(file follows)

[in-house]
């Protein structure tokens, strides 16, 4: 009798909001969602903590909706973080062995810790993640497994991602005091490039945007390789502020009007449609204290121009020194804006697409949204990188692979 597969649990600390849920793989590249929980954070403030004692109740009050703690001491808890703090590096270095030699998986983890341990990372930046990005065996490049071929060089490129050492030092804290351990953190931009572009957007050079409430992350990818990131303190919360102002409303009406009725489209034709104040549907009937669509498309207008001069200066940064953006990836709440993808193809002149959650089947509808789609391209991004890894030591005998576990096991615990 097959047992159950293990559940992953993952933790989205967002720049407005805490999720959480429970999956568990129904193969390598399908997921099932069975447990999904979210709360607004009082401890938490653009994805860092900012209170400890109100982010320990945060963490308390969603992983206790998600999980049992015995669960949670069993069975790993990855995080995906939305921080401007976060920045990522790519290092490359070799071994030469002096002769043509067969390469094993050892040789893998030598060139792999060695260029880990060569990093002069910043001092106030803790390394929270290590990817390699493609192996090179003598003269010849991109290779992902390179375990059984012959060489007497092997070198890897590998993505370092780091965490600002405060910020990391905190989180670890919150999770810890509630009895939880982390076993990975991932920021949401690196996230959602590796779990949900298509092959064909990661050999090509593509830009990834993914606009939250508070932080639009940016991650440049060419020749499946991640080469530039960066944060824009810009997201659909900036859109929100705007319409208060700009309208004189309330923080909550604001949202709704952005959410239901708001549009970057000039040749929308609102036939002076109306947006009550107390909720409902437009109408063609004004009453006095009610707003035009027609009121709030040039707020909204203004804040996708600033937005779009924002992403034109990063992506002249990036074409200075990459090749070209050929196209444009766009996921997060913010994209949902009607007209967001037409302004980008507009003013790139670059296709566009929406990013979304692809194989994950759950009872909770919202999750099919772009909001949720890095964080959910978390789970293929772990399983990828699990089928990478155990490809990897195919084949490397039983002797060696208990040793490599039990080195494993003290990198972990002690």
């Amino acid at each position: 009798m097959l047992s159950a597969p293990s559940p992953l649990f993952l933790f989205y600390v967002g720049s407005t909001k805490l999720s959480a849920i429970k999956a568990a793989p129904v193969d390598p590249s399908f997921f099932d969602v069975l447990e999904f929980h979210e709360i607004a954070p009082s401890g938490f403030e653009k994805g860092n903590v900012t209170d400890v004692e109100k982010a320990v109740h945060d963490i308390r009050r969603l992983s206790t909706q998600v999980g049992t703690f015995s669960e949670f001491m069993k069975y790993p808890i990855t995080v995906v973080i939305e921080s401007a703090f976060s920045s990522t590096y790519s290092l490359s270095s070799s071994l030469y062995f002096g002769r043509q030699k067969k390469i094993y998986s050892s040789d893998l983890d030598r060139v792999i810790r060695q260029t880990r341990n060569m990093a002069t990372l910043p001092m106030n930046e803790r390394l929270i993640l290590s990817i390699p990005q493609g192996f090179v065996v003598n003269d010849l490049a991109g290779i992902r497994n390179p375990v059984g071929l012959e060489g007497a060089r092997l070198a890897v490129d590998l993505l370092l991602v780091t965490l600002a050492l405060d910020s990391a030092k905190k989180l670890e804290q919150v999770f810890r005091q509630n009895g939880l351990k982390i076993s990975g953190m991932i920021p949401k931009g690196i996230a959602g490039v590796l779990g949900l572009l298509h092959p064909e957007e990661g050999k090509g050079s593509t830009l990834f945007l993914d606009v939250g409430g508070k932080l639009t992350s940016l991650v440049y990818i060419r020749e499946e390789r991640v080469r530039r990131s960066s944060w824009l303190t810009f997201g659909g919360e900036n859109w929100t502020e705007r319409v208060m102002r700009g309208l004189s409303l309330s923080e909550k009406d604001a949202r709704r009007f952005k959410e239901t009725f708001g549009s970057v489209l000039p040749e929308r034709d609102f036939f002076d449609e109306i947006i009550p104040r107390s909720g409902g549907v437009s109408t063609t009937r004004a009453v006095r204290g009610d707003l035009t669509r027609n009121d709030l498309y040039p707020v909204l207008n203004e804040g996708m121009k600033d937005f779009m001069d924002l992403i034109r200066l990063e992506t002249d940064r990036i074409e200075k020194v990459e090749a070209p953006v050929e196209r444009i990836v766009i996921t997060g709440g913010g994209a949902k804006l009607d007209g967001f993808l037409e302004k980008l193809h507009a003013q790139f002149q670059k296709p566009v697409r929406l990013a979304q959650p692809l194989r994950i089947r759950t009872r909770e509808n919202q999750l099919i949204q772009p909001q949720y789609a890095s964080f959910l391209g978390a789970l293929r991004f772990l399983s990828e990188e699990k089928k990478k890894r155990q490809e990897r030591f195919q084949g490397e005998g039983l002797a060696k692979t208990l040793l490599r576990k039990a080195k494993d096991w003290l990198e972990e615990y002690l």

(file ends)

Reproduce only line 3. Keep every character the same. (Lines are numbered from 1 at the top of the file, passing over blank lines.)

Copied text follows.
């Amino acid at each position: 009798m097959l047992s159950a597969p293990s559940p992953l649990f993952l933790f989205y600390v967002g720049s407005t909001k805490l999720s959480a849920i429970k999956a568990a793989p129904v193969d390598p590249s399908f997921f099932d969602v069975l447990e999904f929980h979210e709360i607004a954070p009082s401890g938490f403030e653009k994805g860092n903590v900012t209170d400890v004692e109100k982010a320990v109740h945060d963490i308390r009050r969603l992983s206790t909706q998600v999980g049992t703690f015995s669960e949670f001491m069993k069975y790993p808890i990855t995080v995906v973080i939305e921080s401007a703090f976060s920045s990522t590096y790519s290092l490359s270095s070799s071994l030469y062995f002096g002769r043509q030699k067969k390469i094993y998986s050892s040789d893998l983890d030598r060139v792999i810790r060695q260029t880990r341990n060569m990093a002069t990372l910043p001092m106030n930046e803790r390394l929270i993640l290590s990817i390699p990005q493609g192996f090179v065996v003598n003269d010849l490049a991109g290779i992902r497994n390179p375990v059984g071929l012959e060489g007497a060089r092997l070198a890897v490129d590998l993505l370092l991602v780091t965490l600002a050492l405060d910020s990391a030092k905190k989180l670890e804290q919150v999770f810890r005091q509630n009895g939880l351990k982390i076993s990975g953190m991932i920021p949401k931009g690196i996230a959602g490039v590796l779990g949900l572009l298509h092959p064909e957007e990661g050999k090509g050079s593509t830009l990834f945007l993914d606009v939250g409430g508070k932080l639009t992350s940016l991650v440049y990818i060419r020749e499946e390789r991640v080469r530039r990131s960066s944060w824009l303190t810009f997201g659909g919360e900036n859109w929100t502020e705007r319409v208060m102002r700009g309208l004189s409303l309330s923080e909550k009406d604001a949202r709704r009007f952005k959410e239901t009725f708001g549009s970057v489209l000039p040749e929308r034709d609102f036939f002076d449609e109306i947006i009550p104040r107390s909720g409902g549907v437009s109408t063609t009937r004004a009453v006095r204290g009610d707003l035009t669509r027609n009121d709030l498309y040039p707020v909204l207008n203004e804040g996708m121009k600033d937005f779009m001069d924002l992403i034109r200066l990063e992506t002249d940064r990036i074409e200075k020194v990459e090749a070209p953006v050929e196209r444009i990836v766009i996921t997060g709440g913010g994209a949902k804006l009607d007209g967001f993808l037409e302004k980008l193809h507009a003013q790139f002149q670059k296709p566009v697409r929406l990013a979304q959650p692809l194989r994950i089947r759950t009872r909770e509808n919202q999750l099919i949204q772009p909001q949720y789609a890095s964080f959910l391209g978390a789970l293929r991004f772990l399983s990828e990188e699990k089928k990478k890894r155990q490809e990897r030591f195919q084949g490397e005998g039983l002797a060696k692979t208990l040793l490599r576990k039990a080195k494993d096991w003290l990198e972990e615990y002690l």